Credit: Beyond Coal and Gas
Leading health advocacy organisation, Doctors for the Environment Australia, has today backed calls to establish a royal commission into the impact of coal seam gas mining on the people of Queensland.
Calls for a royal commission into mining, especially coal seam gas, from the leader of the Palmer United Party in the Senate Glenn Lazarus, comes just as the Federal Government’s Independent Expert Scientific Committee warned that Santos’ proposal to expand its CSG operations “creates considerable scientific uncertainty”.
DEA says that given the adverse impacts from CSG on farmers and rural communities which it says have largely been ignored, a royal commission “needs to happen sooner rather than later”.
“The CSG industry is out of control in Queensland- it’s growing so rapidly there is barely time to consider the implications on health and the environment,” says DEA spokesperson, Dr David Shearman.
DEA’s concerns are that fracking methods can use chemicals which are known to have long-term health effects, including endocrine (hormone system) disruption, fertility and reproductive effects and the development of a range of cancers.
Internationally, there is growing evidence that fracking has contaminated wastewater and the potential long-term health impacts are starting to be detected. In the US, the scientific literature shows an increased prevalence of heart defects in children whose mothers lived in close proximity to gas fields.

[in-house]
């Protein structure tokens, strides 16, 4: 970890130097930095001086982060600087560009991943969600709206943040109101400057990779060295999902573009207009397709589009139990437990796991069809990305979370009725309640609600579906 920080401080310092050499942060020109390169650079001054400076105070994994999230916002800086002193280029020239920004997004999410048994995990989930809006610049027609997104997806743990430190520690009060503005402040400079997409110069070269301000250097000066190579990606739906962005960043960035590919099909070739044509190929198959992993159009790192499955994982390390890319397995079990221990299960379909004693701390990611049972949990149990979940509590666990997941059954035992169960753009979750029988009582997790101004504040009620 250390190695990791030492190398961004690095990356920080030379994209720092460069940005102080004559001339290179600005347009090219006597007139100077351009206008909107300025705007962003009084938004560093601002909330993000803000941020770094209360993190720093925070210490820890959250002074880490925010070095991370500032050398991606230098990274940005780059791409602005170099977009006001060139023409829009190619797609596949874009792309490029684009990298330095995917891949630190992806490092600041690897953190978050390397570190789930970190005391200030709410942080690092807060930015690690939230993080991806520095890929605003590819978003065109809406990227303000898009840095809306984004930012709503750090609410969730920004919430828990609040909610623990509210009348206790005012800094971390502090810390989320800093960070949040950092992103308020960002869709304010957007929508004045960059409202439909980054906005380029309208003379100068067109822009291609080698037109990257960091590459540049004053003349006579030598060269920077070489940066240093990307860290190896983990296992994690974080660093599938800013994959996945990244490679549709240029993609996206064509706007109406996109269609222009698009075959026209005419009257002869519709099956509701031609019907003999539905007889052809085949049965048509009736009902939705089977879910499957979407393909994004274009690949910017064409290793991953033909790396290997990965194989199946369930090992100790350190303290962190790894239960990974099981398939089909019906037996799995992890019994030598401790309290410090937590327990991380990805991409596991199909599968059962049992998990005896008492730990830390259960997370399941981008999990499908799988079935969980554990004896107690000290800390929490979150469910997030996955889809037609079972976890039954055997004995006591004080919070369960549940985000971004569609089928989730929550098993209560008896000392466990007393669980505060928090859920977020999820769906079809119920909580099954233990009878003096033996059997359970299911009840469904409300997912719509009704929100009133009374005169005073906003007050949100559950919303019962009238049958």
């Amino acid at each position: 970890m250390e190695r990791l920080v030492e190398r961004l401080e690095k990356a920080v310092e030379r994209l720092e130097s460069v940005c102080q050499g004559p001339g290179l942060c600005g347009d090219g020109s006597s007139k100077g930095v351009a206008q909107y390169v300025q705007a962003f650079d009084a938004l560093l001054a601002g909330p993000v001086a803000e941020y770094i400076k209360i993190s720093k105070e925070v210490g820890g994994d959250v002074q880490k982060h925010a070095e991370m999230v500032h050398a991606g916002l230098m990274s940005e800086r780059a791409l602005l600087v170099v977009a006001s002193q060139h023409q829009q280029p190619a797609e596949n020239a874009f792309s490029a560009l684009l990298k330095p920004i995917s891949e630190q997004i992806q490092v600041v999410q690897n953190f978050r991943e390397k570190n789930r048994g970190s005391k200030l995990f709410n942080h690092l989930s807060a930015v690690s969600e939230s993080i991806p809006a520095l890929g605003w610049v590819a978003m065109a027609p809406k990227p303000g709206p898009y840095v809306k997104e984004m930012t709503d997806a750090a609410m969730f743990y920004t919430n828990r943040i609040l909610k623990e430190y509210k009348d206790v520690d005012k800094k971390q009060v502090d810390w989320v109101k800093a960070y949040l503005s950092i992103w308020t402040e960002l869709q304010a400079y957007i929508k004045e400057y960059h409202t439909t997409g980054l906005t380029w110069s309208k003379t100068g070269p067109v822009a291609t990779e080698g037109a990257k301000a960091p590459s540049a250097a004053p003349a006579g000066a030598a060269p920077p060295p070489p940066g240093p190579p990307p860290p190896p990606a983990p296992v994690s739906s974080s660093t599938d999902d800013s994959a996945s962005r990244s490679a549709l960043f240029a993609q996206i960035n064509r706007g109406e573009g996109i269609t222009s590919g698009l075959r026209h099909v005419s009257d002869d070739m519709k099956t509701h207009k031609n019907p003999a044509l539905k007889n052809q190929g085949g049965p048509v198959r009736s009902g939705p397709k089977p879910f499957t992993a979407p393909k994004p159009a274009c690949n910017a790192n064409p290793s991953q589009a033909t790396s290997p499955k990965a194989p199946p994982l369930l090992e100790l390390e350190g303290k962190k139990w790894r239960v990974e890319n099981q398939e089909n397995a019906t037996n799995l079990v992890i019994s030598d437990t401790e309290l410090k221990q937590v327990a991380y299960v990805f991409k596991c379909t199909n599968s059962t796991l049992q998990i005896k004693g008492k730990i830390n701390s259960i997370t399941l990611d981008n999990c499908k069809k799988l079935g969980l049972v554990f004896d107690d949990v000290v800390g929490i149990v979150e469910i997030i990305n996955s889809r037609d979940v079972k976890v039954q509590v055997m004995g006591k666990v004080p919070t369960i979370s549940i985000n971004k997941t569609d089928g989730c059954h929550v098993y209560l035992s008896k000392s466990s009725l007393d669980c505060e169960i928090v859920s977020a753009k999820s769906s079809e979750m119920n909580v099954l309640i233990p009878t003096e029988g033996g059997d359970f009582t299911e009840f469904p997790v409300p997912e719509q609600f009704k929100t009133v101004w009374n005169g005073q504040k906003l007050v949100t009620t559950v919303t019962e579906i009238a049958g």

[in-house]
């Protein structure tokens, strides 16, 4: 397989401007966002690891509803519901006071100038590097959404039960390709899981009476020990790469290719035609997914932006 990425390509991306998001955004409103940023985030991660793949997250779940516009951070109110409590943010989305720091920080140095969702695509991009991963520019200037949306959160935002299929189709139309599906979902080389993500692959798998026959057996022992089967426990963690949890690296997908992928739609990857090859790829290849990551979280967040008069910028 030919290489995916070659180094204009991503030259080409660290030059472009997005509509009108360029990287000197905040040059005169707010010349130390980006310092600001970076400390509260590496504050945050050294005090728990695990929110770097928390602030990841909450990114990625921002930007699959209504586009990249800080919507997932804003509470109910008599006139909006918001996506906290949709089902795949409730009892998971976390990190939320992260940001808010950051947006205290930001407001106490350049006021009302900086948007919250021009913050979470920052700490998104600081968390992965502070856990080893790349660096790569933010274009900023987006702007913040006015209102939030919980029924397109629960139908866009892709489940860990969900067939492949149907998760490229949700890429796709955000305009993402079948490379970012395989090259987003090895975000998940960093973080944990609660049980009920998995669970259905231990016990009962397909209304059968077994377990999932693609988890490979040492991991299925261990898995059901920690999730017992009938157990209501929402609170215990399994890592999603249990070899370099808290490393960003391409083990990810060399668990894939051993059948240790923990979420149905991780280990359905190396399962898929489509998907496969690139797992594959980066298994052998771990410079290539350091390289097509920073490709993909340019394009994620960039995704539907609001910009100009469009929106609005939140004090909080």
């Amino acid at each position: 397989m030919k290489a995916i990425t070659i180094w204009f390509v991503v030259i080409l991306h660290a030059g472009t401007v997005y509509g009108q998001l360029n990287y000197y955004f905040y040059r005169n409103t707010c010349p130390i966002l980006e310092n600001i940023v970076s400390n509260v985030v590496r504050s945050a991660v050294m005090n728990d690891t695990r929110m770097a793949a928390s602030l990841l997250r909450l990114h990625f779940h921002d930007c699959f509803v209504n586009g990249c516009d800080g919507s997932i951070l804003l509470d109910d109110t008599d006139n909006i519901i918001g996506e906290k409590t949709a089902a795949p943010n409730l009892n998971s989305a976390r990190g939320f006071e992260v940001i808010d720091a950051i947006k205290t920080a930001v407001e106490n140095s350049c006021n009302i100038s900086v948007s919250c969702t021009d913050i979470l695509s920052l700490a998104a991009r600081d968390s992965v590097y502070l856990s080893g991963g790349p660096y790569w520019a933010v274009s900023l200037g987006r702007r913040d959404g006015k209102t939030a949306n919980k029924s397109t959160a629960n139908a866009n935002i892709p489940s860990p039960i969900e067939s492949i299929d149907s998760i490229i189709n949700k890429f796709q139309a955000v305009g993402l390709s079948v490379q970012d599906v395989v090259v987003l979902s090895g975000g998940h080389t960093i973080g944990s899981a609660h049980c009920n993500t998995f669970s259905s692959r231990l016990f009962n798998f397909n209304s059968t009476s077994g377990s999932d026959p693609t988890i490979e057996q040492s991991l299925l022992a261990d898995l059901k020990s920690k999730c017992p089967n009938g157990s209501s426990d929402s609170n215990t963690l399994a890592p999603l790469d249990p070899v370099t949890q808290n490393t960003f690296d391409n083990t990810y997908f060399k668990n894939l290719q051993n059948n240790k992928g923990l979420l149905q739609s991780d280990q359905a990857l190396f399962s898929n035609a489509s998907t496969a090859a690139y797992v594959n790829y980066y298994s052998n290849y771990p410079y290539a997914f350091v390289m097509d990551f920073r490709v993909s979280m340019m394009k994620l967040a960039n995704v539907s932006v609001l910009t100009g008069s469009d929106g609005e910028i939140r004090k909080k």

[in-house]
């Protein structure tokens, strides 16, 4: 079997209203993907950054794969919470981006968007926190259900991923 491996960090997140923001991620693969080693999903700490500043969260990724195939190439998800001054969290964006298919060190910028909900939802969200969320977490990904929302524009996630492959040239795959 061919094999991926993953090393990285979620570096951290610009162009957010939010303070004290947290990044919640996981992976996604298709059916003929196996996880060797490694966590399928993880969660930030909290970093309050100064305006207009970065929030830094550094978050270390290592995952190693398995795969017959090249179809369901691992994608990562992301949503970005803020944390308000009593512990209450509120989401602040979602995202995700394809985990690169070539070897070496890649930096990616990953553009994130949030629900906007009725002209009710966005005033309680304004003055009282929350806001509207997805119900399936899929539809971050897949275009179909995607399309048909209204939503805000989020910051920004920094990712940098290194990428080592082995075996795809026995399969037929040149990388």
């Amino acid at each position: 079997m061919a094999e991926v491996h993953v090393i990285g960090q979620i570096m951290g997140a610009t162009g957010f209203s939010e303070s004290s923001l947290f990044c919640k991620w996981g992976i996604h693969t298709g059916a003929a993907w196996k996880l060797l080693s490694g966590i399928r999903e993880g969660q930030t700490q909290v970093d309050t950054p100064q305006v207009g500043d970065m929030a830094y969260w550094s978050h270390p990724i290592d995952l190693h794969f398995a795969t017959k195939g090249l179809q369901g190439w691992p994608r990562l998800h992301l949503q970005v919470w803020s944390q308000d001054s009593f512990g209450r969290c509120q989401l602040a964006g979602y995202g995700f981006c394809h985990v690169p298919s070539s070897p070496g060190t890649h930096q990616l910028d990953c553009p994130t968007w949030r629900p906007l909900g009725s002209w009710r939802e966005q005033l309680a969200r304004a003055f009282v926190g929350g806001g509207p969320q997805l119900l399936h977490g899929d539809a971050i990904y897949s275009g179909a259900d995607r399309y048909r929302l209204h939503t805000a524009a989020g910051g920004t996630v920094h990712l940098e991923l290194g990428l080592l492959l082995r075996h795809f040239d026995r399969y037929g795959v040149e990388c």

Says Dr David Shearman, “When dealing with potentially harmful activities, the precautionary principle must be prioritised- public health must not have to carry the burden of proof.
“Some people would have you believe that fracking has financial benefits for the community. It’s false economics when you weigh in the costs to people’s health and the contamination to Queensland’s precious water resources.
Dr Shearman says the lack of regulation and monitoring wells in Queensland has so far had a bad track record. At the end of the first quarter of 2014, there were 5,553 active coal seam gas wells, including 4,703 production wells. Dr Shearman points out there are several examples where there has been a failure to adequately monitor wells.
“CSG is raising alarm bells because it’s an activity whose impacts are clearly proven not to be in the public interest,” Says Dr Shearman.
“We urge the new Government in Queensland to support a royal commission for it is in their interest and those of developers to wipe the slate clean and move to a sound trusted process which protects the current and future health of Queenslanders.”
DEA has recently put in a submission into the Queensland Government administration, whose terms of reference include environmental approvals. This has not as yet been published.